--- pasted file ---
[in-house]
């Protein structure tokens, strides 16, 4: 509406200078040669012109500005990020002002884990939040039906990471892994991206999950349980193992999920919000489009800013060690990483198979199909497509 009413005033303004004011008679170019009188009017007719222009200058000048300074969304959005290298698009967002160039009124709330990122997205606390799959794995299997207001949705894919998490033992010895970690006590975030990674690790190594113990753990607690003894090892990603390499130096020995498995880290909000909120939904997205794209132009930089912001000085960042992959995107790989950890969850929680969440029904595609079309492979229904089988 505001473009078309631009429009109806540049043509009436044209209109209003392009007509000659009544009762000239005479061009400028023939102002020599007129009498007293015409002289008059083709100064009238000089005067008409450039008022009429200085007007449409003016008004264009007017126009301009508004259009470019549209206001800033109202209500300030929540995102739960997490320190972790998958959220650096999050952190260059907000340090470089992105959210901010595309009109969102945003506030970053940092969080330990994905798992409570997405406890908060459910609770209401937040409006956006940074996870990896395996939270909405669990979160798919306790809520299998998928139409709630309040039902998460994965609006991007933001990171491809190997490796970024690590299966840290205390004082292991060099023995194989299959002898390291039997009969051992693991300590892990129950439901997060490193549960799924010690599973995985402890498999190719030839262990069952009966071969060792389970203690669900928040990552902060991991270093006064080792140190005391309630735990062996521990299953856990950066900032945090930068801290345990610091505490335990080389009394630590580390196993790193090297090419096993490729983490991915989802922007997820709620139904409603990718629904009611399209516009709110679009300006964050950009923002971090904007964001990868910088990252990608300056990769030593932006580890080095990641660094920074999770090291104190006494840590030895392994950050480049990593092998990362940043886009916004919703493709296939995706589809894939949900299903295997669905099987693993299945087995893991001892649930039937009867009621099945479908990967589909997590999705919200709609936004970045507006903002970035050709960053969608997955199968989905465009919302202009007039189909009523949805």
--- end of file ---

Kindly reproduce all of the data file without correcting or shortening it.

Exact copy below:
[in-house]
């Protein structure tokens, strides 16, 4: 509406200078040669012109500005990020002002884990939040039906990471892994991206999950349980193992999920919000489009800013060690990483198979199909497509 009413005033303004004011008679170019009188009017007719222009200058000048300074969304959005290298698009967002160039009124709330990122997205606390799959794995299997207001949705894919998490033992010895970690006590975030990674690790190594113990753990607690003894090892990603390499130096020995498995880290909000909120939904997205794209132009930089912001000085960042992959995107790989950890969850929680969440029904595609079309492979229904089988 505001473009078309631009429009109806540049043509009436044209209109209003392009007509000659009544009762000239005479061009400028023939102002020599007129009498007293015409002289008059083709100064009238000089005067008409450039008022009429200085007007449409003016008004264009007017126009301009508004259009470019549209206001800033109202209500300030929540995102739960997490320190972790998958959220650096999050952190260059907000340090470089992105959210901010595309009109969102945003506030970053940092969080330990994905798992409570997405406890908060459910609770209401937040409006956006940074996870990896395996939270909405669990979160798919306790809520299998998928139409709630309040039902998460994965609006991007933001990171491809190997490796970024690590299966840290205390004082292991060099023995194989299959002898390291039997009969051992693991300590892990129950439901997060490193549960799924010690599973995985402890498999190719030839262990069952009966071969060792389970203690669900928040990552902060991991270093006064080792140190005391309630735990062996521990299953856990950066900032945090930068801290345990610091505490335990080389009394630590580390196993790193090297090419096993490729983490991915989802922007997820709620139904409603990718629904009611399209516009709110679009300006964050950009923002971090904007964001990868910088990252990608300056990769030593932006580890080095990641660094920074999770090291104190006494840590030895392994950050480049990593092998990362940043886009916004919703493709296939995706589809894939949900299903295997669905099987693993299945087995893991001892649930039937009867009621099945479908990967589909997590999705919200709609936004970045507006903002970035050709960053969608997955199968989905465009919302202009007039189909009523949805």